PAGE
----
SCRs and similar devices are used for rectification of high-power AC in high-voltage direct-current power transmission. They are also used in the control of welding machines, mainly MTAW (metal tungsten arc welding) and GTAW (gas tungsten arc welding) processes similar.
Compared to SCSs
A silicon controlled switch (SCS) behaves nearly the same way as an SCR, aside from a few distinctions. Unlike an SCR, an SCS switches off when a positive voltage/input current is applied to another anode gate lead. Unlike an SCR, an SCS can also be triggered into conduction when a negative voltage/output current is applied to that same lead.
SCSs are useful in practically all circuits that need a switch that turns on/off through two distinct control pulses. This includes power-switching circuits, logic circuits, lamp drivers, counters, etc.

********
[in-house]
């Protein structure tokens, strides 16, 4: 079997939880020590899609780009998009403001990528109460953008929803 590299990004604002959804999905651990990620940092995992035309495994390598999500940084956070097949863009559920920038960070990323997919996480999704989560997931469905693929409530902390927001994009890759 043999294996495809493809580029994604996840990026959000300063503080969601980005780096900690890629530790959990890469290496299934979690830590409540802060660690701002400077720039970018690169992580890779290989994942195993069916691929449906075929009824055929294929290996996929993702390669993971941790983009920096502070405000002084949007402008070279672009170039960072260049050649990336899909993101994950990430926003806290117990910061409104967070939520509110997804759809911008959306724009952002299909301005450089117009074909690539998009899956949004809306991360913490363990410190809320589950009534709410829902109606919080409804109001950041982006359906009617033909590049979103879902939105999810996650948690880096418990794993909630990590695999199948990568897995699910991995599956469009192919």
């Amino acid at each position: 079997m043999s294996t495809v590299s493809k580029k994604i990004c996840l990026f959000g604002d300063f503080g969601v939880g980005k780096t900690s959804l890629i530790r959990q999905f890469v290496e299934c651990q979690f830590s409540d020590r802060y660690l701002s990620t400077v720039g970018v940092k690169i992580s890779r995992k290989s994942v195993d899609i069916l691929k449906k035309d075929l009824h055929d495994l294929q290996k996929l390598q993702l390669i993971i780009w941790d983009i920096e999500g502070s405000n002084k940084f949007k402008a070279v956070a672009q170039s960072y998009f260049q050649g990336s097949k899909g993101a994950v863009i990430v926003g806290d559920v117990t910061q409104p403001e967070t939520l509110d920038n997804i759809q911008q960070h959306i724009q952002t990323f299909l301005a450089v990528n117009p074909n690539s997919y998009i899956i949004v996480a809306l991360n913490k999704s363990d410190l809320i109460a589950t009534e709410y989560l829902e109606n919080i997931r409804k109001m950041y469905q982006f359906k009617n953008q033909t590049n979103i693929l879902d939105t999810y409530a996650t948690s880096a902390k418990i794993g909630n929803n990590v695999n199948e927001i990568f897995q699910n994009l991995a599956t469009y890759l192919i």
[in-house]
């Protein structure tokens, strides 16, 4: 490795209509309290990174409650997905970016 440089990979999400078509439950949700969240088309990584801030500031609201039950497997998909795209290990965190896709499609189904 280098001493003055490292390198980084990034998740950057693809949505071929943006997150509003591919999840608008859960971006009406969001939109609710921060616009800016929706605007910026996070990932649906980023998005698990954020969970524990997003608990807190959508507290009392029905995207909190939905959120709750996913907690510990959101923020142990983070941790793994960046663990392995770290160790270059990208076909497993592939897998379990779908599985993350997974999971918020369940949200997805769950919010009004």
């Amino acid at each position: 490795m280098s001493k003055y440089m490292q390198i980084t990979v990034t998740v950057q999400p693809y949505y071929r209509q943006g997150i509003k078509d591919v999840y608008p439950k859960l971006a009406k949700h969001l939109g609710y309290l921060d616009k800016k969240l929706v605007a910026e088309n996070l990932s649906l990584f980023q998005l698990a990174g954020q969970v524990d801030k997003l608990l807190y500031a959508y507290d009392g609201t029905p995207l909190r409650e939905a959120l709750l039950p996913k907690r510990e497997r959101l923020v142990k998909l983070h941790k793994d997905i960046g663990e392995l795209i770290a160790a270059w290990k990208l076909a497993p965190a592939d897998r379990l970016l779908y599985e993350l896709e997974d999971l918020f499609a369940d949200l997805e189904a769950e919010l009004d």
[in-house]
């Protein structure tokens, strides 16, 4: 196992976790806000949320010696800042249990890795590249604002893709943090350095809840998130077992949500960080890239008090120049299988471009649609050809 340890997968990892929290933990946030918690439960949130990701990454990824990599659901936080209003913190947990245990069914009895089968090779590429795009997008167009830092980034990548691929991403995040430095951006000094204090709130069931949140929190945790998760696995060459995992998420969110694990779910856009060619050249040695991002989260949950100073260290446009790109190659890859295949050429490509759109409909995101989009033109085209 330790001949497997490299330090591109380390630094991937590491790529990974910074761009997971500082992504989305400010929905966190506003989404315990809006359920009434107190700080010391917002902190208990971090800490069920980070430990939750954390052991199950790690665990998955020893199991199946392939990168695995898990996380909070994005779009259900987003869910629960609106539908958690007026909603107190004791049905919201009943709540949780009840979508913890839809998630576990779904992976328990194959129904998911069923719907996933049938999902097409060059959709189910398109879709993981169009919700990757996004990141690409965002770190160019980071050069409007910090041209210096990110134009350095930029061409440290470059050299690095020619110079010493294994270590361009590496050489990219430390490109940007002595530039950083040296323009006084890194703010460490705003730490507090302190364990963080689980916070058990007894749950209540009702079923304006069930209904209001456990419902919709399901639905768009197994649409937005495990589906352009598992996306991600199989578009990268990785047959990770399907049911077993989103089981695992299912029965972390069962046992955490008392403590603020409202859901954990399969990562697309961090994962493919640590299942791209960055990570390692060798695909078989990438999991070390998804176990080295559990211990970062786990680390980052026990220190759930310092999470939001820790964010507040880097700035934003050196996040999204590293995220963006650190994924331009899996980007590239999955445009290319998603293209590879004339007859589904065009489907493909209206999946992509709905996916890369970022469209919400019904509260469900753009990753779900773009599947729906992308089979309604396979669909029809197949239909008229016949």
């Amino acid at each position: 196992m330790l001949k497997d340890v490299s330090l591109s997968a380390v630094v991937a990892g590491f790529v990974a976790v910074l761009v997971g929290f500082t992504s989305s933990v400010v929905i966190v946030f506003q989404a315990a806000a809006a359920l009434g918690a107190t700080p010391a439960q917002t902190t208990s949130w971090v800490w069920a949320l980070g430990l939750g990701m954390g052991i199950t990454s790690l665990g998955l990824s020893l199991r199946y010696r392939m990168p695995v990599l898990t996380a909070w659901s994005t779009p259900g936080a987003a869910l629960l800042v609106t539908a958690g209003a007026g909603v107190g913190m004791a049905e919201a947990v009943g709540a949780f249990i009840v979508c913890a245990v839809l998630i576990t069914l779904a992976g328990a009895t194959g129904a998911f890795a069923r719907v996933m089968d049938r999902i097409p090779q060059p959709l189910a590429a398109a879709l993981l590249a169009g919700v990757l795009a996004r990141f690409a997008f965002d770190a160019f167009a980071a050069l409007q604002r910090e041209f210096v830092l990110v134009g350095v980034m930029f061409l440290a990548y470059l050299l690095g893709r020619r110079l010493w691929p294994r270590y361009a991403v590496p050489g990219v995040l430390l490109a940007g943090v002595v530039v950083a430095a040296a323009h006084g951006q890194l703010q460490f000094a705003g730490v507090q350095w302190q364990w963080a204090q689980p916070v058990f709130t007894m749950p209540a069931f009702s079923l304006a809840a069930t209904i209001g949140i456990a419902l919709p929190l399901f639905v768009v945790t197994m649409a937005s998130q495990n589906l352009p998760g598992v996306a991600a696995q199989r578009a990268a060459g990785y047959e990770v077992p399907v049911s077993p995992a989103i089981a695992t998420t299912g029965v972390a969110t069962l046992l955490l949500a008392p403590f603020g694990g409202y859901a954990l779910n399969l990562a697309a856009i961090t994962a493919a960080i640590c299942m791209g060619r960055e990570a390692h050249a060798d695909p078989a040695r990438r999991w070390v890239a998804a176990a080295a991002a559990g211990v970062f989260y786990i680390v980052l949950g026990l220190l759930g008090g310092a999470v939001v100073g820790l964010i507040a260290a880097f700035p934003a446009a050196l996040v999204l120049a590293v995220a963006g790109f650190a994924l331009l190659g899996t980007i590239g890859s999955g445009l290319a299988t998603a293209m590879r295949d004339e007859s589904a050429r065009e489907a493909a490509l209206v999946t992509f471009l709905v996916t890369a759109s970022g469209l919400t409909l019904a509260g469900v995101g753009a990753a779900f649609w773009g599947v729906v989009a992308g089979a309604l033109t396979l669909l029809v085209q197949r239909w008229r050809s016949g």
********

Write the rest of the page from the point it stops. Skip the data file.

Compared to TRIACs
TRIACs resemble SCRs in that they both act as electrically controlled switches. Unlike SCRs, TRIACS can pass current in either direction. Thus, TRIACs are particularly useful for AC applications. TRIACs have three leads: a gate lead and two conducting leads, referred to as MT1 and MT2. If no current/voltage is applied to the gate lead, the TRIAC switches off. On the other hand, if the trigger voltage is applied to the gate lead, the TRIAC switches on.
TRIACs are suitable for light-dimming circuits, phase-control circuits, AC power-switching circuits, AC motor control circuits, etc...
- High-voltage direct current
- Gate turn-off thyristor
- Insulated-gate bipolar transistor
- Integrated gate-commutated thyristor
- Voltage regulator
- Crowbar (circuit)
- Ward, Jack. "The Early History of the Silicon Controlled Rectifier". p. 6. Retrieved 12 April 2014.
- Christiansen, Donald; Alexander, Charles K. (2005); Standard Handbook of Electrical Engineering (5th ed.). McGraw-Hill, ISBN 0-07-138421-9
- International Electrotechnical Commission 60747-6 standard
- Dorf, Richard C., editor (1997), Electrical Engineering Handbook (2nd ed.). CRC Press, IEEE Press, Ron Powers Publisher, ISBN 0-8493-8574-1
- Ward, Jack. "The Early History of the Silicon Controlled Rectifier". p. 7. Retrieved 12 April 2014.
- ON Semiconductor (November 2006). Thyristor Theory and Design Considerations (PDF) (rev.1, HBD855/D ed.). p. 240.
- G. K. Mithal. Industrial and Power Electronics.
- K. B. Khanchandani. Power Electronics.